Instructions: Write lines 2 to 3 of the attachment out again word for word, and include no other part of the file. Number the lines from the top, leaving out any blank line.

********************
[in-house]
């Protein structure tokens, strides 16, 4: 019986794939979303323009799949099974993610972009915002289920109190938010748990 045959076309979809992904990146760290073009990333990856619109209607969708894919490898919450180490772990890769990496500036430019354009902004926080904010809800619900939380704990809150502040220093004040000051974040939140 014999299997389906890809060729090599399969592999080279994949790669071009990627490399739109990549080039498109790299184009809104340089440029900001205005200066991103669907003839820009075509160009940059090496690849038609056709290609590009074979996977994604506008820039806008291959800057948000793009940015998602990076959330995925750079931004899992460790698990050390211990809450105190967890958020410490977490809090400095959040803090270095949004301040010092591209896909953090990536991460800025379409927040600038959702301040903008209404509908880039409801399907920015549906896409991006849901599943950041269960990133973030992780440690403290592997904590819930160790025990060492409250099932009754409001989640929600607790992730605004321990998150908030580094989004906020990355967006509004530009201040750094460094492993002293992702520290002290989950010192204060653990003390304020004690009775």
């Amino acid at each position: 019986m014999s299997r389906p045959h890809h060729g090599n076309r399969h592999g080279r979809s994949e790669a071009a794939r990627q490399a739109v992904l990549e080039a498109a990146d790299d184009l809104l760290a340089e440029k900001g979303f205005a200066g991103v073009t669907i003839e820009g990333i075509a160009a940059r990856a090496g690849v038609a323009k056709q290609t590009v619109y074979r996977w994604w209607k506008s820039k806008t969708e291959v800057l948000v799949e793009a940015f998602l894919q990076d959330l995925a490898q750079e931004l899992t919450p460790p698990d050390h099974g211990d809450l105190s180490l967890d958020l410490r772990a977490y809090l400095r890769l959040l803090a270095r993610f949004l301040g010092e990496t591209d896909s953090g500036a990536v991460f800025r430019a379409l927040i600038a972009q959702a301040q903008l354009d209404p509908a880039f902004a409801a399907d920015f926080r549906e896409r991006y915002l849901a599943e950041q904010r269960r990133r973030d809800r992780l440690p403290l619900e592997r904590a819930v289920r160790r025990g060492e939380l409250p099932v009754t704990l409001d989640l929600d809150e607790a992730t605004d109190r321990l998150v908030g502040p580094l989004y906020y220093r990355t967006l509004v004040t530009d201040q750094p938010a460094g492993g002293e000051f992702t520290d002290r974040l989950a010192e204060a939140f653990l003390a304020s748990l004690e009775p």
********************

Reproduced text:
């Protein structure tokens, strides 16, 4: 019986794939979303323009799949099974993610972009915002289920109190938010748990 045959076309979809992904990146760290073009990333990856619109209607969708894919490898919450180490772990890769990496500036430019354009902004926080904010809800619900939380704990809150502040220093004040000051974040939140 014999299997389906890809060729090599399969592999080279994949790669071009990627490399739109990549080039498109790299184009809104340089440029900001205005200066991103669907003839820009075509160009940059090496690849038609056709290609590009074979996977994604506008820039806008291959800057948000793009940015998602990076959330995925750079931004899992460790698990050390211990809450105190967890958020410490977490809090400095959040803090270095949004301040010092591209896909953090990536991460800025379409927040600038959702301040903008209404509908880039409801399907920015549906896409991006849901599943950041269960990133973030992780440690403290592997904590819930160790025990060492409250099932009754409001989640929600607790992730605004321990998150908030580094989004906020990355967006509004530009201040750094460094492993002293992702520290002290989950010192204060653990003390304020004690009775």
């Amino acid at each position: 019986m014999s299997r389906p045959h890809h060729g090599n076309r399969h592999g080279r979809s994949e790669a071009a794939r990627q490399a739109v992904l990549e080039a498109a990146d790299d184009l809104l760290a340089e440029k900001g979303f205005a200066g991103v073009t669907i003839e820009g990333i075509a160009a940059r990856a090496g690849v038609a323009k056709q290609t590009v619109y074979r996977w994604w209607k506008s820039k806008t969708e291959v800057l948000v799949e793009a940015f998602l894919q990076d959330l995925a490898q750079e931004l899992t919450p460790p698990d050390h099974g211990d809450l105190s180490l967890d958020l410490r772990a977490y809090l400095r890769l959040l803090a270095r993610f949004l301040g010092e990496t591209d896909s953090g500036a990536v991460f800025r430019a379409l927040i600038a972009q959702a301040q903008l354009d209404p509908a880039f902004a409801a399907d920015f926080r549906e896409r991006y915002l849901a599943e950041q904010r269960r990133r973030d809800r992780l440690p403290l619900e592997r904590a819930v289920r160790r025990g060492e939380l409250p099932v009754t704990l409001d989640l929600d809150e607790a992730t605004d109190r321990l998150v908030g502040p580094l989004y906020y220093r990355t967006l509004v004040t530009d201040q750094p938010a460094g492993g002293e000051f992702t520290d002290r974040l989950a010192e204060a939140f653990l003390a304020s748990l004690e009775p």